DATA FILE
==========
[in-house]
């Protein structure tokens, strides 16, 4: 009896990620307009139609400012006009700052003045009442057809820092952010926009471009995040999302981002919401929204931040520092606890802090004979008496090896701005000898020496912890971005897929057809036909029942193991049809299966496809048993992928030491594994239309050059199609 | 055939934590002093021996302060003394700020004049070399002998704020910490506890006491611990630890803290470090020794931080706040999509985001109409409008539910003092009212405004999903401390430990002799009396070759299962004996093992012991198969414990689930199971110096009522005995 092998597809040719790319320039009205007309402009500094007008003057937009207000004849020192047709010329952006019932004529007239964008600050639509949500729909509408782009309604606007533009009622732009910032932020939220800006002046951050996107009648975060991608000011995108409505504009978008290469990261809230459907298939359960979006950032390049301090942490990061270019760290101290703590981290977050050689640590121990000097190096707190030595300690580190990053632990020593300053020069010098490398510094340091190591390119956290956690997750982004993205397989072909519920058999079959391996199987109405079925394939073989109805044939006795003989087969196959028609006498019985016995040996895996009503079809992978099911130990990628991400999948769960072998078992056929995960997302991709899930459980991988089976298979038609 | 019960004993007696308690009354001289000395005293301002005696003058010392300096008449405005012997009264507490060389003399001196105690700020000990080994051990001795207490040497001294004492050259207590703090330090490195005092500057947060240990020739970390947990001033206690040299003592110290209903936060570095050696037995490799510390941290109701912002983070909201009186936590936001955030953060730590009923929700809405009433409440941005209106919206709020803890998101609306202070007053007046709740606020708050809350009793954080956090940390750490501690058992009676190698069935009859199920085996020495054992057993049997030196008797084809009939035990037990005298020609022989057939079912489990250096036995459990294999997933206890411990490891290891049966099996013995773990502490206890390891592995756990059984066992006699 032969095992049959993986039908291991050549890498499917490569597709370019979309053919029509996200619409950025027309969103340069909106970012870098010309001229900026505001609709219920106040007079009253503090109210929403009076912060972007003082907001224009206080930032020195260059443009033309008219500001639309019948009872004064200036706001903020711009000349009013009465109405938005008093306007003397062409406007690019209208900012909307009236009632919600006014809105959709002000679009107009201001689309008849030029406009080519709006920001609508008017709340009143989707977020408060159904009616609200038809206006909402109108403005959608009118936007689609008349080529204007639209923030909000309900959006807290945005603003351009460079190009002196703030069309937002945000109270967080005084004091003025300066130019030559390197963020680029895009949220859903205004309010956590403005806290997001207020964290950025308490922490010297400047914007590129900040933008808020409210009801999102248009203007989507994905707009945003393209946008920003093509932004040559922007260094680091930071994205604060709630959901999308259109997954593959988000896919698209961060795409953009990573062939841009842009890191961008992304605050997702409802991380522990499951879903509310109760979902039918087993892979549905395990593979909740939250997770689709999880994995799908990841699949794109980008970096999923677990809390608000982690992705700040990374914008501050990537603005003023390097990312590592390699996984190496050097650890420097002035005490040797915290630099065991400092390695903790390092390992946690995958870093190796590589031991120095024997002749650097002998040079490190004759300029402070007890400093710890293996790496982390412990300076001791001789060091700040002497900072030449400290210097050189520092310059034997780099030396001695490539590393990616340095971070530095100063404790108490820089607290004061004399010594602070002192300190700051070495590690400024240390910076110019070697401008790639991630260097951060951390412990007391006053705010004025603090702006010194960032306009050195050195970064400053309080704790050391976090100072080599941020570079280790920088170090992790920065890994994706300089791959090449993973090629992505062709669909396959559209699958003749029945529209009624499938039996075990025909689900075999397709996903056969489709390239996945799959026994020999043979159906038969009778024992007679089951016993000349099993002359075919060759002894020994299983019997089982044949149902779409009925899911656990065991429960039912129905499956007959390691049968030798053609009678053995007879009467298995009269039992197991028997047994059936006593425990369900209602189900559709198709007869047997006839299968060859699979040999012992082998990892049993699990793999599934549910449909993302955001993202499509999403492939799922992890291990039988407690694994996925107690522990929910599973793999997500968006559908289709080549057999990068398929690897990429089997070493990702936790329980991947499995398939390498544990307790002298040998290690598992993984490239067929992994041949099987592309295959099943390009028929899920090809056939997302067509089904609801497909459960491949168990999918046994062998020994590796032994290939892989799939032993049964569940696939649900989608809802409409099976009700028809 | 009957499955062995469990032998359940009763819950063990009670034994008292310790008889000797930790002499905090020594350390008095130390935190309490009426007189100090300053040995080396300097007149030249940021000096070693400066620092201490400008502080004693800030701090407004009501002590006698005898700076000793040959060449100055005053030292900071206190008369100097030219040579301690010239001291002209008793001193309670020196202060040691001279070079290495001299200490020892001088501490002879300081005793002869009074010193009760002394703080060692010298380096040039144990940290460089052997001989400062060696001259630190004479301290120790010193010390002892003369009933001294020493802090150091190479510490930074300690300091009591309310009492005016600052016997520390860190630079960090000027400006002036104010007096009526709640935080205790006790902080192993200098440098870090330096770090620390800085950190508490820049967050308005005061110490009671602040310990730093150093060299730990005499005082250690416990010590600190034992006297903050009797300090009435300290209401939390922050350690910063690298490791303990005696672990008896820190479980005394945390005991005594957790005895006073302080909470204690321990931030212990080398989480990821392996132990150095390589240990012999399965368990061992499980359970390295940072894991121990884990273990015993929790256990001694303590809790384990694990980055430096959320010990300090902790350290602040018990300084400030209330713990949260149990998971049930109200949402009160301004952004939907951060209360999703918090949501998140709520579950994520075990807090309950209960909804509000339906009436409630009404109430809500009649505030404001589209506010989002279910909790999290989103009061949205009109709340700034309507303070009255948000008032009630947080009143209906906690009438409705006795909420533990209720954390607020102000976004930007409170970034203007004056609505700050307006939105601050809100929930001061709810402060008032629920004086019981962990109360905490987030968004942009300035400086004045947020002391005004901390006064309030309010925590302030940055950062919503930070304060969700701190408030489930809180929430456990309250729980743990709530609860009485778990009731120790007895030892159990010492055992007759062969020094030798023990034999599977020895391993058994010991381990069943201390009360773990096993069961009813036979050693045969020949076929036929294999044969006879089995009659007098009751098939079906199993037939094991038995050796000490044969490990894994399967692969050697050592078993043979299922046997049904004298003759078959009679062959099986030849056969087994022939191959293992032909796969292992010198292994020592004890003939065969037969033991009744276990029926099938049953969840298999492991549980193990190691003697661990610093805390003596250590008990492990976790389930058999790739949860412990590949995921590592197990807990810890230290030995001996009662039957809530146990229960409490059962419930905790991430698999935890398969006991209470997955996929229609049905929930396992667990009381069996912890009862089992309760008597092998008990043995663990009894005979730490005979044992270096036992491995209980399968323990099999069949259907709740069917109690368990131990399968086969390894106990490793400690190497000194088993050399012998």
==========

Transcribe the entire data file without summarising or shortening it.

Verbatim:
[in-house]
């Protein structure tokens, strides 16, 4: 009896990620307009139609400012006009700052003045009442057809820092952010926009471009995040999302981002919401929204931040520092606890802090004979008496090896701005000898020496912890971005897929057809036909029942193991049809299966496809048993992928030491594994239309050059199609 | 055939934590002093021996302060003394700020004049070399002998704020910490506890006491611990630890803290470090020794931080706040999509985001109409409008539910003092009212405004999903401390430990002799009396070759299962004996093992012991198969414990689930199971110096009522005995 092998597809040719790319320039009205007309402009500094007008003057937009207000004849020192047709010329952006019932004529007239964008600050639509949500729909509408782009309604606007533009009622732009910032932020939220800006002046951050996107009648975060991608000011995108409505504009978008290469990261809230459907298939359960979006950032390049301090942490990061270019760290101290703590981290977050050689640590121990000097190096707190030595300690580190990053632990020593300053020069010098490398510094340091190591390119956290956690997750982004993205397989072909519920058999079959391996199987109405079925394939073989109805044939006795003989087969196959028609006498019985016995040996895996009503079809992978099911130990990628991400999948769960072998078992056929995960997302991709899930459980991988089976298979038609 | 019960004993007696308690009354001289000395005293301002005696003058010392300096008449405005012997009264507490060389003399001196105690700020000990080994051990001795207490040497001294004492050259207590703090330090490195005092500057947060240990020739970390947990001033206690040299003592110290209903936060570095050696037995490799510390941290109701912002983070909201009186936590936001955030953060730590009923929700809405009433409440941005209106919206709020803890998101609306202070007053007046709740606020708050809350009793954080956090940390750490501690058992009676190698069935009859199920085996020495054992057993049997030196008797084809009939035990037990005298020609022989057939079912489990250096036995459990294999997933206890411990490891290891049966099996013995773990502490206890390891592995756990059984066992006699 032969095992049959993986039908291991050549890498499917490569597709370019979309053919029509996200619409950025027309969103340069909106970012870098010309001229900026505001609709219920106040007079009253503090109210929403009076912060972007003082907001224009206080930032020195260059443009033309008219500001639309019948009872004064200036706001903020711009000349009013009465109405938005008093306007003397062409406007690019209208900012909307009236009632919600006014809105959709002000679009107009201001689309008849030029406009080519709006920001609508008017709340009143989707977020408060159904009616609200038809206006909402109108403005959608009118936007689609008349080529204007639209923030909000309900959006807290945005603003351009460079190009002196703030069309937002945000109270967080005084004091003025300066130019030559390197963020680029895009949220859903205004309010956590403005806290997001207020964290950025308490922490010297400047914007590129900040933008808020409210009801999102248009203007989507994905707009945003393209946008920003093509932004040559922007260094680091930071994205604060709630959901999308259109997954593959988000896919698209961060795409953009990573062939841009842009890191961008992304605050997702409802991380522990499951879903509310109760979902039918087993892979549905395990593979909740939250997770689709999880994995799908990841699949794109980008970096999923677990809390608000982690992705700040990374914008501050990537603005003023390097990312590592390699996984190496050097650890420097002035005490040797915290630099065991400092390695903790390092390992946690995958870093190796590589031991120095024997002749650097002998040079490190004759300029402070007890400093710890293996790496982390412990300076001791001789060091700040002497900072030449400290210097050189520092310059034997780099030396001695490539590393990616340095971070530095100063404790108490820089607290004061004399010594602070002192300190700051070495590690400024240390910076110019070697401008790639991630260097951060951390412990007391006053705010004025603090702006010194960032306009050195050195970064400053309080704790050391976090100072080599941020570079280790920088170090992790920065890994994706300089791959090449993973090629992505062709669909396959559209699958003749029945529209009624499938039996075990025909689900075999397709996903056969489709390239996945799959026994020999043979159906038969009778024992007679089951016993000349099993002359075919060759002894020994299983019997089982044949149902779409009925899911656990065991429960039912129905499956007959390691049968030798053609009678053995007879009467298995009269039992197991028997047994059936006593425990369900209602189900559709198709007869047997006839299968060859699979040999012992082998990892049993699990793999599934549910449909993302955001993202499509999403492939799922992890291990039988407690694994996925107690522990929910599973793999997500968006559908289709080549057999990068398929690897990429089997070493990702936790329980991947499995398939390498544990307790002298040998290690598992993984490239067929992994041949099987592309295959099943390009028929899920090809056939997302067509089904609801497909459960491949168990999918046994062998020994590796032994290939892989799939032993049964569940696939649900989608809802409409099976009700028809 | 009957499955062995469990032998359940009763819950063990009670034994008292310790008889000797930790002499905090020594350390008095130390935190309490009426007189100090300053040995080396300097007149030249940021000096070693400066620092201490400008502080004693800030701090407004009501002590006698005898700076000793040959060449100055005053030292900071206190008369100097030219040579301690010239001291002209008793001193309670020196202060040691001279070079290495001299200490020892001088501490002879300081005793002869009074010193009760002394703080060692010298380096040039144990940290460089052997001989400062060696001259630190004479301290120790010193010390002892003369009933001294020493802090150091190479510490930074300690300091009591309310009492005016600052016997520390860190630079960090000027400006002036104010007096009526709640935080205790006790902080192993200098440098870090330096770090620390800085950190508490820049967050308005005061110490009671602040310990730093150093060299730990005499005082250690416990010590600190034992006297903050009797300090009435300290209401939390922050350690910063690298490791303990005696672990008896820190479980005394945390005991005594957790005895006073302080909470204690321990931030212990080398989480990821392996132990150095390589240990012999399965368990061992499980359970390295940072894991121990884990273990015993929790256990001694303590809790384990694990980055430096959320010990300090902790350290602040018990300084400030209330713990949260149990998971049930109200949402009160301004952004939907951060209360999703918090949501998140709520579950994520075990807090309950209960909804509000339906009436409630009404109430809500009649505030404001589209506010989002279910909790999290989103009061949205009109709340700034309507303070009255948000008032009630947080009143209906906690009438409705006795909420533990209720954390607020102000976004930007409170970034203007004056609505700050307006939105601050809100929930001061709810402060008032629920004086019981962990109360905490987030968004942009300035400086004045947020002391005004901390006064309030309010925590302030940055950062919503930070304060969700701190408030489930809180929430456990309250729980743990709530609860009485778990009731120790007895030892159990010492055992007759062969020094030798023990034999599977020895391993058994010991381990069943201390009360773990096993069961009813036979050693045969020949076929036929294999044969006879089995009659007098009751098939079906199993037939094991038995050796000490044969490990894994399967692969050697050592078993043979299922046997049904004298003759078959009679062959099986030849056969087994022939191959293992032909796969292992010198292994020592004890003939065969037969033991009744276990029926099938049953969840298999492991549980193990190691003697661990610093805390003596250590008990492990976790389930058999790739949860412990590949995921590592197990807990810890230290030995001996009662039957809530146990229960409490059962419930905790991430698999935890398969006991209470997955996929229609049905929930396992667990009381069996912890009862089992309760008597092998008990043995663990009894005979730490005979044992270096036992491995209980399968323990099999069949259907709740069917109690368990131990399968086969390894106990490793400690190497000194088993050399012998």